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    $\begingroup$ @CalliopeRyan-Smith If Im not mistaken, your strategy to show (a) to be strictly stronger than (ii) should work if you take $B$ a rigid atomless cBa and set $E=B$. $\endgroup$ Aug 1 at 14:33

Let me augment Calliope's excellent answer by providing a slightly stronger example. What I want to provide is an example exhibiting property (iii) without property (i), but in a strong way, in that the two forcing notions have no common extensions at all.

(Note that Calliope's example does not have this stronger feature since her two lotteries have the first lottery option in common, and so the two forcing notions are isomorphic below the respective conditions opting for that lottery winner.)

In short, what I want are forcing notions $\newcommand{\P}{\mathbb{P}}\P$ and $\newcommand\Q{\mathbb{Q}}\Q$ such that every forcing extension arising from either of them is a submodel of a forcing extension by the other, but the two forcing notions have no common forcing extension.

To achieve this stronger feature, we simply modify the forcing slightly. Let $$\P=\oplus_{n>1}\ \text{Coll}(\omega,\beth_n)\ast\dot{\text{Add}}(\check\beth_n^+,1)$$ be the lottery sum of the collapse forcing notions of $\beth_n$ to $\omega$ for $n<\omega$, followed by the forcing of CH. The generic filter will therefore pick one $n$ and collaspse $\beth_n$ to $\omega$, and then force CH.

Next, let $$\Q=\oplus_{n>1}\ \text{Coll}(\omega,\beth_n)\ast \dot{\text{Add}}(\omega,\check\beth_n^{++})$$ be the similar lottery sum, except that in each lottery option we also force $\neg$CH afterward.

It follows that $\P$ and $\Q$ can have no forcing extensions in common, since $\P$ forces CH but $\Q$ forces $\neg$CH. This is a strong violation of (i), since the two posets force different theories.

Nevertheless, property (iii) holds, since every factor in either of the $\P$ and $\Q$ lotteries embeds as a complete subalgebra of a later factor of the other, one that collapses a large enough cardinal.


We can strengthen (ii) to obtain an isomorphism of Boolean algebras, but we first need to make copies of the Boolean algebras $B,C$ to eliminate the obstructions explained in the other answers. We may also reformulate (ii) in terms of partitions.

The following version of the Schroder-Bernstein theorem was generalized to $\sigma$-complete Boolean algebras by Sikorski and Tarski.

Theorem: Let $B,C$ be $\sigma$-complete Boolean algebras. If $B\upharpoonright b\simeq C$ and $C\upharpoonright c\simeq B$, then $B\simeq C$.

Proposition: Let $B,C$ be complete Boolean algebras. Then the following are equivalent:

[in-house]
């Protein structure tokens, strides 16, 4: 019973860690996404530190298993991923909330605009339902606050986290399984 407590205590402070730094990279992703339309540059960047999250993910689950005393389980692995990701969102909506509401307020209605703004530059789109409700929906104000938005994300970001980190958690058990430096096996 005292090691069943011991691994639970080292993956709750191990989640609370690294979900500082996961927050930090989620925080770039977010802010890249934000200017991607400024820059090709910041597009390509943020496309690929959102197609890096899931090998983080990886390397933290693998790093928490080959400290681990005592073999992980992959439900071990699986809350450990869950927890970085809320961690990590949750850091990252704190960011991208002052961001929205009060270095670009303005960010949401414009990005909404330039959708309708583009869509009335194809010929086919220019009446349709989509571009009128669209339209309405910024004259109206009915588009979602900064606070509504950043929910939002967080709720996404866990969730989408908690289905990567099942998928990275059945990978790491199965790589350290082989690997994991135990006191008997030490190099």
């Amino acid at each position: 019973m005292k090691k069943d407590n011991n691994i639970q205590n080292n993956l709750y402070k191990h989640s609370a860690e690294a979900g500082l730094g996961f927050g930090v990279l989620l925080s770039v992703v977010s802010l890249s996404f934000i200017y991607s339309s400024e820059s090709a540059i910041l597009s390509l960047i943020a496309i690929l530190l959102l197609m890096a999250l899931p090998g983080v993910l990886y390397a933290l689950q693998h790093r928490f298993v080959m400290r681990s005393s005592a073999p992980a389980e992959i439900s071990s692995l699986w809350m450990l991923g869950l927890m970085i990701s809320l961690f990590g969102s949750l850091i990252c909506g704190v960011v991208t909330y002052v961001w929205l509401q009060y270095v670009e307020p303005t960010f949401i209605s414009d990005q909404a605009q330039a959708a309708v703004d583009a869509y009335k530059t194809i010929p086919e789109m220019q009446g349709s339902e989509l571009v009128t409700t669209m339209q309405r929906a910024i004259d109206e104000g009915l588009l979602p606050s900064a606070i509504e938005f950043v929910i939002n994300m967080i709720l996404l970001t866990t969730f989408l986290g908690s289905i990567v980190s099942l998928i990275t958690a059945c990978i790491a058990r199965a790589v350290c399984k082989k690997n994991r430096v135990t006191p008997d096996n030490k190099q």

1. There are sets $I,J$ where the direct powers $B^I=\{f\mid f:I\rightarrow B\}$ ($B^J$ is the direct power of $B$ in the category and also the variety of Boolean algebras) and $C^J$ are isomorphic.

  2. $\{b\in B^+:\exists c\in C,B\upharpoonright b\simeq C\upharpoonright c\}$ is dense in $B$ and $\{c\in C^+:\exists b\in B,B\upharpoonright b\simeq C\upharpoonright c\}$ is dense in $C$.

  3. There is a partition $p$ of $B$ and a partition $q$ of $C$ so that if $b\in p$, then there is some $c\in C$ where $B\upharpoonright b\simeq C\upharpoonright c$ and if $c\in p$, there is some $b\in B$ where $B\upharpoonright b\simeq C\upharpoonright c$.


$1\rightarrow 3.$ Let $B_0,C_0$ be complete Boolean algebras and suppose that $p$ is a partition of $B_0$ and $q$ is a partition of $C_0$ where $B_0\upharpoonright b \simeq B$ for $b\in p$ and $C_0\upharpoonright c\simeq C$ for $c\in q$. Let $\phi:B_0\rightarrow C_0$ be a Boolean algebra isomorphism. Then for each $b\in p$, the set $\{b\wedge\phi^{-1}(c):c\in q\}^+$ is a partition of $b$. However, if $c\in q$, then $B_0\upharpoonright(b\wedge\phi^{-1}(c))\simeq C_0\upharpoonright(\phi(b)\wedge c)\simeq C\upharpoonright c_0$ for some $c_0\in C$. Since $B_0\upharpoonright b\simeq B$, we conclude that there is a partition $r$ of $B$ where for each $b\in r$, there is some $c_0\in C$ where $B\upharpoonright b\simeq C\upharpoonright c_0$.

$3\rightarrow 2$. This is trivial.

$2\rightarrow 3.$ Set $L=\{b\in B^+:\exists c\in C,B\upharpoonright b\simeq C\upharpoonright c\}$ and assume that $L$ is dense in $B$. Then let $p$ be a maximal subset of $L$ subject to the condition that $b_0\wedge b_1=0$ whenever $b_0,b_1\in p$. Such a set $p$ exists by Zorn's lemma and is necessarily a partition of $B$.

$3\rightarrow 1$. There is a partition $p$ of $B$ and a function $\phi_p:p\rightarrow C^+$ where $B\upharpoonright a\simeq C\upharpoonright \phi_p(a)$ for $a\in p$.

In this case, $B\simeq\prod_{a\in p}B\upharpoonright a\simeq\prod_{a\in p}C\upharpoonright\phi_p(a)\simeq C^p\upharpoonright(\phi_p(a))_{a\in p}$. Therefore, if $|I|\geq|p|$, then $B^I\simeq C^I\upharpoonright c$ for some $c\in C^I$. By an analogous argument, we can conclude that $C^I\simeq B^I\upharpoonright b$ for some $b\in B^I$ as long as $I$ is large enough. Therefore, by Sikorski and Tarski's version of the Schroder-Bernstein theorem, we conclude that $C^I\simeq B^I$. $\square$

  • $\begingroup$ Can you clarify the meaning of "direct power"? Does this indicate finite support? $\endgroup$ Aug 2 at 21:22
  • $\begingroup$ I meant the direct power in the category of Boolean algebras which is just the direct power in the variety of Boolean algebras. This means we have arbitrary support (and the direct power is complete so we don't need to take a completion after taking the product). $\endgroup$ Aug 2 at 22:42
  • $\begingroup$ Thanks. That is the same as the lottery sum of I copies of B. $\endgroup$ Aug 2 at 23:06